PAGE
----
Rotten Tomatoes Critics - Certified Fresh 90%
Rotten Tomatoes Audience - Upright 83%
IMDb Rating 7.5 10 13


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November 23, 2021


Émilie Dequenne as Rosetta
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865.98 MB
fre 2.0
23.976 fps
95 min
P/S N/A / N/A
1.57 GB
fre 2.0
23.976 fps
95 min
P/S N/A / N/A

Movie Reviews

Reviewed by jboothmillard 5 / 10 / 10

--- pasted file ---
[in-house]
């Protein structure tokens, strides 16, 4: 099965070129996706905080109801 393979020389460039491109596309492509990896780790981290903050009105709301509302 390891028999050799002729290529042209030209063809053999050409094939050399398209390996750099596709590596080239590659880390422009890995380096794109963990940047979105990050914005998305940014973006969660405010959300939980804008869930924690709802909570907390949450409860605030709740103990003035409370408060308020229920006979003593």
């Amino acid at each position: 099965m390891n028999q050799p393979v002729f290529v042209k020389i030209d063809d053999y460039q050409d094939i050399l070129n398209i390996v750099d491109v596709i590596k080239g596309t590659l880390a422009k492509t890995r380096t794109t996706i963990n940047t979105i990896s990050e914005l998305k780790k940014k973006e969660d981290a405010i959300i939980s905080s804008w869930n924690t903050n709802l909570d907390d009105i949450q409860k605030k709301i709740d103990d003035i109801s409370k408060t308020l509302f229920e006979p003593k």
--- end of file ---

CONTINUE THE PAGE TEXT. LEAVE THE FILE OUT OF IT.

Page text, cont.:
This French-Belgian film is one that used to feature in a version of the book 1001 Movies You Must See Before You Die, I was prepared to see it and hoping for a good one, directed by brothers Jean-Pierre Dardenne and Luc Dardenne (The Kid with a Bike). Basically twenty- seven-year-old Rosetta (Émilie Dequenne) has lost her probationary employment, and following a violent confrontation, she returns home to trailer park "The Grand Canyon", shared with her alcoholic Mother (Anne Yernaux). Unable to receive unemployment pay and desperate for work, Rosetta goes around asking about vacancies in various places, then she happens upon a waffle stand, after an enquiry she makes friends with worker Riquet (Fabrizio Rongione), she is experiencing period cramps. Rosetta is startled when Riquet makes an unexpected visit to the trailer park, he informs her there is a job available, as a worker was fired, she is also encouraged to tell her mother, who is promiscuous due to alcoholism, to seek a rehabilitation clinic, but the mother is in denial and runs away. Rosetta spends the night with Riquet, and tries to convince herself that her life has started to function normally, but after three days at work she is replaced by The Boss (Olivier Gourmet), this turns into another violent confrontation, but she calms down when he tells her he will call if an opportunity is available. Rosetta starts looking for employment again, and keeps Riquet company during work, she later saves him from drowning, but she also finds out he has been selling his own waffles elsewhere, Rosetta contemplates what to do, but tells the owner, she watches as Riquet is thrown out of the stand. Riquet is betrayed and hurt, he chases Rosetta on his moped, he eventually catches up to her and demands to know why she did what she did, she states she wanted a job, and had no intention of saving him from the water. Rosetta is rehired on the waffle stand, she encounters Riquet again, as a customer, returning home she finds her mother barely conscious and inebriated, she calls her boss to tell him she will not be working the next day. Later Rosetta is forced to get a new gas canister, Riquet shows up on his moped and circles her, she collapses to the ground and cries, Riquet helps her up, Rosetta turns around to gaze at him as she slowly regains her composure. Also starring Bernard Marbaix as The Campgrounds Manager, Frédéric Bodson as The Head of Personnel and Florian Delain as The Boss's Son. The debuting Dequenne gives a great performance as the troubled teenager desperate for a job for self-esteem as much as pay, it is a difficult and gruelling watch most of the time, with a soul-destroying routine for the leading character, but it is a good view of social realism, an affective drama. Worth watching!